More eagerly anticipated that the premiere of Paul Blart: Mall Cop 2, yesterday, the EEOC released its new proposed rules on wellness programs.
Although, based on the Paul Blart reviews, hemorrhoids too may be more eagerly anticipated. No strikethrough on the last sentence. Weird.
But, if you want to have an employee wellness program that complies with the Americans with Disabilities Act, here are five things the EEOC wants you to do…
Five key takeaways
- No discrimination allowed. That means, employers may not interfere with an employee’s ADA rights, or threaten, intimidate, or coerce an employee for refusing to participate in a wellness program or for failing to achieve certain health outcomes.
- Volunteers only. Employers cannot require employees to participate, or discipline or deny health coverage to employees who do not participate.
- Reasonable accommodation rules apply. Employers must provide reasonable accommodation to individuals with disabilities to allow them to participate in wellness programs and to earn the same incentives as other non-disabled employees.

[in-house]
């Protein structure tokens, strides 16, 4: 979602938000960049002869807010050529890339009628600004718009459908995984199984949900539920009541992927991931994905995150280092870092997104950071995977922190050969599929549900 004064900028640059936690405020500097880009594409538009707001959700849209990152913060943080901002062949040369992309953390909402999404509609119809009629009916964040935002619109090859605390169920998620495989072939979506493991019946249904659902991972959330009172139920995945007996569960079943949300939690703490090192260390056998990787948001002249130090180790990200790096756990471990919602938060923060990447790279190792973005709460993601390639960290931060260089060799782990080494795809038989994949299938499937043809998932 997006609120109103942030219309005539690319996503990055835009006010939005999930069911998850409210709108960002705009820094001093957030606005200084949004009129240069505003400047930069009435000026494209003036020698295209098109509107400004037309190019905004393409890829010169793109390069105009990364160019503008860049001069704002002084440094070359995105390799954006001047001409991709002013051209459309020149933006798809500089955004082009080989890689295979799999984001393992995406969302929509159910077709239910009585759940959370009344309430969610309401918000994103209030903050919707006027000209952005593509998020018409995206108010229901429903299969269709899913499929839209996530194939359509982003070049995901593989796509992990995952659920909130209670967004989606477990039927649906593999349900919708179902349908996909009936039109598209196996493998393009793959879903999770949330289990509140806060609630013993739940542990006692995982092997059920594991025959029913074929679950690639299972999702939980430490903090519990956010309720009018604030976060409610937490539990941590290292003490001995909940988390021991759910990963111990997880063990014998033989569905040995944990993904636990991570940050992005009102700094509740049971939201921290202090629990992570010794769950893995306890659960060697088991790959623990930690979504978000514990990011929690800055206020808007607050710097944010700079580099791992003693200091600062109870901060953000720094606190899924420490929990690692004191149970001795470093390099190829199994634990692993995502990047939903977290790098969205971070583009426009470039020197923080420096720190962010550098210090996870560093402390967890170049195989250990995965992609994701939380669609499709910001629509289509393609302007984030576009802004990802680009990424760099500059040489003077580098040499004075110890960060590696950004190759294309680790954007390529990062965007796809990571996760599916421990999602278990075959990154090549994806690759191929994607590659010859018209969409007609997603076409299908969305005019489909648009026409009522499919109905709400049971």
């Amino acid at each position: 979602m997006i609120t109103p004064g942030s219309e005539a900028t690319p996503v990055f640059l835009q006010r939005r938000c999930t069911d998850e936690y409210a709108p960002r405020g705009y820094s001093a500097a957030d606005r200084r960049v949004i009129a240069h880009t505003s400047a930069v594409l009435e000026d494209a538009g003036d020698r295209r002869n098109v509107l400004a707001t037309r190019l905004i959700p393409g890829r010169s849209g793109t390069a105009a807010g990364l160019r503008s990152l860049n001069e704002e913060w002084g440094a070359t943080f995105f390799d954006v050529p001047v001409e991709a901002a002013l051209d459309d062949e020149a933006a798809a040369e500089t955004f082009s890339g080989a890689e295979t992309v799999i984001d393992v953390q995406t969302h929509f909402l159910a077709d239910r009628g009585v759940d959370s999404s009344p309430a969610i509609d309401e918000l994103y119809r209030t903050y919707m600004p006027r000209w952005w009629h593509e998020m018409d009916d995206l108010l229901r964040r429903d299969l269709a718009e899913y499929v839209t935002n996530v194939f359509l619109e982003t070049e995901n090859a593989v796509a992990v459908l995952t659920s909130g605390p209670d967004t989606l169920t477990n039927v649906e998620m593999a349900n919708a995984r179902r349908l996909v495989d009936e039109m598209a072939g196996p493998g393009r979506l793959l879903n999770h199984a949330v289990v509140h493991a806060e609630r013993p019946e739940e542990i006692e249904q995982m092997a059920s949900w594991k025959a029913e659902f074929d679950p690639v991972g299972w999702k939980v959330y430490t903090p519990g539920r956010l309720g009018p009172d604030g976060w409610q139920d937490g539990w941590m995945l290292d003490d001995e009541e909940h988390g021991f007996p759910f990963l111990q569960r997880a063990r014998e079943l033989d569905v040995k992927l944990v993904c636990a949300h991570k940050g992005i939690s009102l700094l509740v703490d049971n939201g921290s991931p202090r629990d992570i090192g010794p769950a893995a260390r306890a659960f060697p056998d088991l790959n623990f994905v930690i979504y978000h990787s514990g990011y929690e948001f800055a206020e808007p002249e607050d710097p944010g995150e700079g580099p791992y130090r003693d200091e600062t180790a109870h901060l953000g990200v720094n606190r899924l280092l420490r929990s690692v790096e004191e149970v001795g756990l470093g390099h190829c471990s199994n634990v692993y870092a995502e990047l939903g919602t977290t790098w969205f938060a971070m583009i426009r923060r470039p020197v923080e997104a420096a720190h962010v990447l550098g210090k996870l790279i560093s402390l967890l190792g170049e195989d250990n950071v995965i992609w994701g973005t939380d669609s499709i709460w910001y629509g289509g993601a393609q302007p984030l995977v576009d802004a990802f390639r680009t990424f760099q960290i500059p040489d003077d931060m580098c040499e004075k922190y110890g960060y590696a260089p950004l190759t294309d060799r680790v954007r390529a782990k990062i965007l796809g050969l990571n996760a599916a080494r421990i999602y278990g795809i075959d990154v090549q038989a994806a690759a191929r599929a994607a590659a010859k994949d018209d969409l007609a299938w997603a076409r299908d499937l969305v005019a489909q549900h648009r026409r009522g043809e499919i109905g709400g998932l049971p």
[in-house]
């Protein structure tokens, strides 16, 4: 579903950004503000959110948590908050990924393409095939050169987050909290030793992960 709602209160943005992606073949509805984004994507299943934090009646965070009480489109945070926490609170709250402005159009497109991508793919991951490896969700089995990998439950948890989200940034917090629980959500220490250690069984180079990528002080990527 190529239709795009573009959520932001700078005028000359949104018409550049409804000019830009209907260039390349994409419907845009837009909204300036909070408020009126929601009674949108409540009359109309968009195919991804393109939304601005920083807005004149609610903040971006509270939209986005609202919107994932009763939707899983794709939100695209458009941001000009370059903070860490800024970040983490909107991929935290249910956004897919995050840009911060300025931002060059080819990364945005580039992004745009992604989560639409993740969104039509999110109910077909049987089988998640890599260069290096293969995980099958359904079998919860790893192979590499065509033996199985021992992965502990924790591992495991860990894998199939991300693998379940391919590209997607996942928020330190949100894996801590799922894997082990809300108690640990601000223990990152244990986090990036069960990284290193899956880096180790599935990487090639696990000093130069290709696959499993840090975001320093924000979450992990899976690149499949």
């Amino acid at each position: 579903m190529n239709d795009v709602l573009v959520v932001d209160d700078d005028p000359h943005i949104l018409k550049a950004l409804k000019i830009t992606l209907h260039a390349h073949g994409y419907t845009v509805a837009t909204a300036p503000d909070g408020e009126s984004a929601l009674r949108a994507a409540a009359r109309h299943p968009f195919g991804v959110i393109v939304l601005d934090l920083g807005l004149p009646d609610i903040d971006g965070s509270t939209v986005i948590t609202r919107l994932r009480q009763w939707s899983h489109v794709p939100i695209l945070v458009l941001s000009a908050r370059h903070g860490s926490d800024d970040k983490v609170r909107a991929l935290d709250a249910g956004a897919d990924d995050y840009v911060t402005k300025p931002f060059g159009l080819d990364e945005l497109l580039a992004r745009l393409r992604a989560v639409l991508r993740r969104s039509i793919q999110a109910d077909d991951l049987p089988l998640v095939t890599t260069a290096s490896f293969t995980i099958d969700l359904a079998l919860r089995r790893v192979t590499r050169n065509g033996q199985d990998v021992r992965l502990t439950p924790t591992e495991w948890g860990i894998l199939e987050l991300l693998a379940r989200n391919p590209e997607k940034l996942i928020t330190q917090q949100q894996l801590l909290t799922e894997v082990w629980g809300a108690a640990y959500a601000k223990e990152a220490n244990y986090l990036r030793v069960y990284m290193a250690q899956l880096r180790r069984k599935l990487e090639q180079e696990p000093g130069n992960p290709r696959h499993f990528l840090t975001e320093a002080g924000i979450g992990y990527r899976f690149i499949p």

- Confidentiality. An employee wellness program can include medical examinations or questions about employees’ health. However, if medical information is collected, the employee wellness program must promote health or prevent disease. Plus, employers may only view medical information in aggregate form, and it must be kept confidential.
- Incentive limits. Employers may offer incentives of up to 30 percent of the total cost of employee-only coverage in connection with wellness programs.
For more on the EEOC’s proposed rules on employee wellness programs, check out these links:
- The proposed rules
- The EEOC press release
- The EEOC Fact Sheet
- The EEOC Q&A
Members of the public have 60 days from that date (or until Friday, June 19) to submit comments.